Retro-review: New this week from MVD Visual & Cheezy Movies!
THE LEGEND OF THE WEREWOLF (1975)
aka PLAGUE OF THE WEREWOLVES
Directed by Freddie Francis
Written by Anthony Hinds (as John Elder)
Starring Peter Cushing, David Rintoul, Ron Moody, Hugh Griffith, Roy Castle, Stefan Gryff, Lynn Dalby, Renee Houston, Marjorie Yates, Norman Mitchell, Mark Weavers, David Bailie, Hilary Farr, Elaine Baillie, Michael Ripper, Pamela Green, John Harvey, Patrick Holt, Sue Bishop
David Rintoul plays Etoile, a young man who was raised by wolves and then captured, exploited, and domesticated by a travelling circus. But once he leaves the circus and heads into Paris, he becomes a zoo keeper after showing a kinship with the wolves. There he meets Christine (Lynn Dalby) who keeps her profession as a prostitute secret from Etoile, but once he finds out, jealousy towards her suiters manifests with Etoile becoming bestial and savagely mauling them as they leave the brothel. The local mortician Professor Paul (Peter Cushing) notices that the odd attacks are from no animal he has ever seen and eventually deduces that Etoile is behind the murders. The film climaxes in the sewers of Paris which the beast uses as a means of escape after the murders.
Yes, this is a goofy movie. The budget is a fraction of the much more compelling THE WOLF MAN from Universal and CURSE OF THE WEREWOLF from Hammer, as is the technical style of the film. The film does employ some nifty “wolf vision,” tinted red POV shots through the monster’s eyes as he prowls through the forests and Paris streets. More interesting, though, is the use of lycanthropy as a means to highlight man’s jealous nature. Etoile obviously has difficulty with Christine’s profession. Be it a comment on men having difficulty with women entering the workforce or simply conceptualizing man’s uncontrollable rage when challenged by another, once again this film exemplifies the metaphorical power of the wolf.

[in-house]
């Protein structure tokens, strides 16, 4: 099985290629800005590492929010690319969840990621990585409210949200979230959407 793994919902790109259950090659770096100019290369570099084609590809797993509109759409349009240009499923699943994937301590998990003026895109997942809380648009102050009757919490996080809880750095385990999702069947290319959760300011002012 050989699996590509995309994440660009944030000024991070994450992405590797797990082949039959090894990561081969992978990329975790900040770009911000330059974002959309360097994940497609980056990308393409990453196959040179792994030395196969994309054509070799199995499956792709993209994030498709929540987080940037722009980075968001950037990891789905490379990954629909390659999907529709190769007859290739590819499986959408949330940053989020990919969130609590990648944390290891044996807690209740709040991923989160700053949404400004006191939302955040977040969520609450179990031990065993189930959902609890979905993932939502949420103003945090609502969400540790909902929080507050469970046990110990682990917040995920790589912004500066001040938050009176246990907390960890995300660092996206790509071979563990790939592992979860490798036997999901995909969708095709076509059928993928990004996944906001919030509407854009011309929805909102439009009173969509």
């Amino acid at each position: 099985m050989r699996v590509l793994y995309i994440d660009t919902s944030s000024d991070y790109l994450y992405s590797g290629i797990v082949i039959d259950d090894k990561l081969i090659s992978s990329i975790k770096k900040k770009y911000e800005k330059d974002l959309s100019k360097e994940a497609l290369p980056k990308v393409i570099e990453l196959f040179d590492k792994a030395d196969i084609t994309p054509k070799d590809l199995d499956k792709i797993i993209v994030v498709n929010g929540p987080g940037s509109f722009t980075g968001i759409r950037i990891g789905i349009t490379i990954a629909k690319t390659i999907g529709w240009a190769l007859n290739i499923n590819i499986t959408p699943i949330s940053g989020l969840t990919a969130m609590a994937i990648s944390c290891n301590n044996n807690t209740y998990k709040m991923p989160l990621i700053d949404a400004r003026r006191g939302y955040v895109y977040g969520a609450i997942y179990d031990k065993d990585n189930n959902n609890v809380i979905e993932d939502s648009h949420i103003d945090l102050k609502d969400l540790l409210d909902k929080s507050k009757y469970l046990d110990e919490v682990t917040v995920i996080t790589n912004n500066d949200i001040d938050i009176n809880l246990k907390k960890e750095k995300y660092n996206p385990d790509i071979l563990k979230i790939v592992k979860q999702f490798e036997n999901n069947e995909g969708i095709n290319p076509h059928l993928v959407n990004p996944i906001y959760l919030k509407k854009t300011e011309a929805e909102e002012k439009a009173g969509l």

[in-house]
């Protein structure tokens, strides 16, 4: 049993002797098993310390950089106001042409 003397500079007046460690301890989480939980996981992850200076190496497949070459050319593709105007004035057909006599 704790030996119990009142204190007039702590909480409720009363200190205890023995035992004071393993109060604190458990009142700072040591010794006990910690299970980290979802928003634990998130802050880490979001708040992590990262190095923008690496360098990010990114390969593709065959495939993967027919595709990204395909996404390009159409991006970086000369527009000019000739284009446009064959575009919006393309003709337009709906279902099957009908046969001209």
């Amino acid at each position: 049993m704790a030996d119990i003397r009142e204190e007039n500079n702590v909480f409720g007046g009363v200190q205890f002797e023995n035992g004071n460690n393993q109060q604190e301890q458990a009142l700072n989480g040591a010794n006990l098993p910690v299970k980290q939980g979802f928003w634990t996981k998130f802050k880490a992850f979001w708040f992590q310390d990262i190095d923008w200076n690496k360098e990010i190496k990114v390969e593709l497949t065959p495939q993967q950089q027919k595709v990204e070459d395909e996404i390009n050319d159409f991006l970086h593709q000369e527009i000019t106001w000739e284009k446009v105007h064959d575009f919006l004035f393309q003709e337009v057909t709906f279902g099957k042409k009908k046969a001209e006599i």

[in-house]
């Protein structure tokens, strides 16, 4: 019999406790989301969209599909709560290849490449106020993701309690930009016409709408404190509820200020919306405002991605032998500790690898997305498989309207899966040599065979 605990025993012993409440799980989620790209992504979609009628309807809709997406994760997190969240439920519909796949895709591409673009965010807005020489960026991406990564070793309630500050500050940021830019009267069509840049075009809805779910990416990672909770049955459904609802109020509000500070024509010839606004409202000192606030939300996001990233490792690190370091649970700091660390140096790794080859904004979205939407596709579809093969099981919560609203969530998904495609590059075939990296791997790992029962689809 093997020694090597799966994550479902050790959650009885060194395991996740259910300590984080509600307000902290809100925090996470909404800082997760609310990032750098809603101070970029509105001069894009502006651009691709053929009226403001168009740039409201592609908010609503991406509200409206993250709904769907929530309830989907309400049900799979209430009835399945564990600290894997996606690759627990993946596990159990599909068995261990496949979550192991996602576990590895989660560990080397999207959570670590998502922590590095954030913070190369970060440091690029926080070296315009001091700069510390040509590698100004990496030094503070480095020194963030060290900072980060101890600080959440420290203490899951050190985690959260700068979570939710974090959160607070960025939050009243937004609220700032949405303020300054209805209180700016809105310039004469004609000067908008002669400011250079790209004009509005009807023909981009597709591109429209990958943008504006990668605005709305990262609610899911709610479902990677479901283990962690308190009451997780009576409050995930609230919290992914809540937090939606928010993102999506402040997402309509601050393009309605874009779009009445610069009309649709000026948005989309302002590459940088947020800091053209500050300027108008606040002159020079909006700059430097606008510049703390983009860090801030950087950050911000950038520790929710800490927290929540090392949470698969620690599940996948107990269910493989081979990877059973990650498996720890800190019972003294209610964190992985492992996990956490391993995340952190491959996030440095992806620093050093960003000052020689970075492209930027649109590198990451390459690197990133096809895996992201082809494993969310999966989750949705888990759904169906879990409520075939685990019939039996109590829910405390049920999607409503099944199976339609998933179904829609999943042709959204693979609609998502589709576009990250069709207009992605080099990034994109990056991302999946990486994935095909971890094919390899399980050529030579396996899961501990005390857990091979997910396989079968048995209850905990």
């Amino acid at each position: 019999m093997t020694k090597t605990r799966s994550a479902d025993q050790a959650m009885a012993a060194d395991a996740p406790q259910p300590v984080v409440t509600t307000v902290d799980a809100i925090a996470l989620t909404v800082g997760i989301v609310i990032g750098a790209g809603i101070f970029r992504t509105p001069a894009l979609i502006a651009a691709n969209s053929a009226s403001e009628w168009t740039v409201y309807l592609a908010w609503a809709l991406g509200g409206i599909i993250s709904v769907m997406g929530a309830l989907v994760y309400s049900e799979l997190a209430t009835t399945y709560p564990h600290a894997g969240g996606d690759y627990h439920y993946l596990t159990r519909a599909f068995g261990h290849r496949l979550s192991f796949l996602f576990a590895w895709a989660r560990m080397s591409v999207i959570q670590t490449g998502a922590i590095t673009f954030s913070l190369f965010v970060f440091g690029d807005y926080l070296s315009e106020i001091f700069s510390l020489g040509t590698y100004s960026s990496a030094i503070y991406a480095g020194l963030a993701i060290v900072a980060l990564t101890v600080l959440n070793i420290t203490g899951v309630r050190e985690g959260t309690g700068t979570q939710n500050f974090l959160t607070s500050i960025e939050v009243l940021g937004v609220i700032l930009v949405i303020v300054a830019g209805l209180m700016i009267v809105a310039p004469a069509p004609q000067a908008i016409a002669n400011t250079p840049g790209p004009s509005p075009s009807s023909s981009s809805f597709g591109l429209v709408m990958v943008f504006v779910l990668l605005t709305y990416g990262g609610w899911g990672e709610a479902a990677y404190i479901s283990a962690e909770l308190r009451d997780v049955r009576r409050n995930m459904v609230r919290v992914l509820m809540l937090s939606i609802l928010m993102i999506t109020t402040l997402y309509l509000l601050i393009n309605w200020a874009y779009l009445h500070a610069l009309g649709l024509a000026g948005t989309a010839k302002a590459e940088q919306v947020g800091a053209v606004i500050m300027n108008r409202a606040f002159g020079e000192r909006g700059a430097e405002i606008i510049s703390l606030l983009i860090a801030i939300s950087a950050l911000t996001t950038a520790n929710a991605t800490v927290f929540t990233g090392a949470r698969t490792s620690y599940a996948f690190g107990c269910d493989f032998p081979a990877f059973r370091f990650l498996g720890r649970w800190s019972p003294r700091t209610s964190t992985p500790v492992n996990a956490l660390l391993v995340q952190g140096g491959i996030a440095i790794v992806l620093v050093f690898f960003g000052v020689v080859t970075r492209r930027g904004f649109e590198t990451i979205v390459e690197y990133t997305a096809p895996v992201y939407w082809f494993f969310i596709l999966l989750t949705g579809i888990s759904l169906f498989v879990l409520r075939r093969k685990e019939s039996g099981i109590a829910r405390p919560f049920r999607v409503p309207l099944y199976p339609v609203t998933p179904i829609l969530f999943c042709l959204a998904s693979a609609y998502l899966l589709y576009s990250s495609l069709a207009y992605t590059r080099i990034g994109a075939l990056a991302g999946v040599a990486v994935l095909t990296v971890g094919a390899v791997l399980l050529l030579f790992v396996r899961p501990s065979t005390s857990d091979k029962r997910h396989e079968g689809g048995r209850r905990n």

The film also has some powerful performances by character actors Ron Moody as the Zoo Keeper and Hugh Griffith as the circus owner both offer up memorable roles as role models Etoile bonds with as he grows up. These two are crucial in the monster Etoile becomes. While David Rintoul is kind of a bland protagonist/antagonist in Etoile, Peter Cushing brings his all as usual as the Professor. Cushing might as well call himself Sherlock Holmes here as he deduces the culprit and shows a more altruistic side in wanting to bring Etoile in rather than take him down as most monster hunters try to do.
While the werewolf itself isn’t very nightmarish, director Freddie Francis does highlight the horror well by interspersing flashes of the red-tinted POV shots with shots of the monster’s red crackled eyes and it’s face snapping and snarling close to the camera. Yes, THE LEGEND OF THE WEREWOLF is a schlocky little number and doesn’t hold a candelabra to Hammer, but I had a lot of fun with it.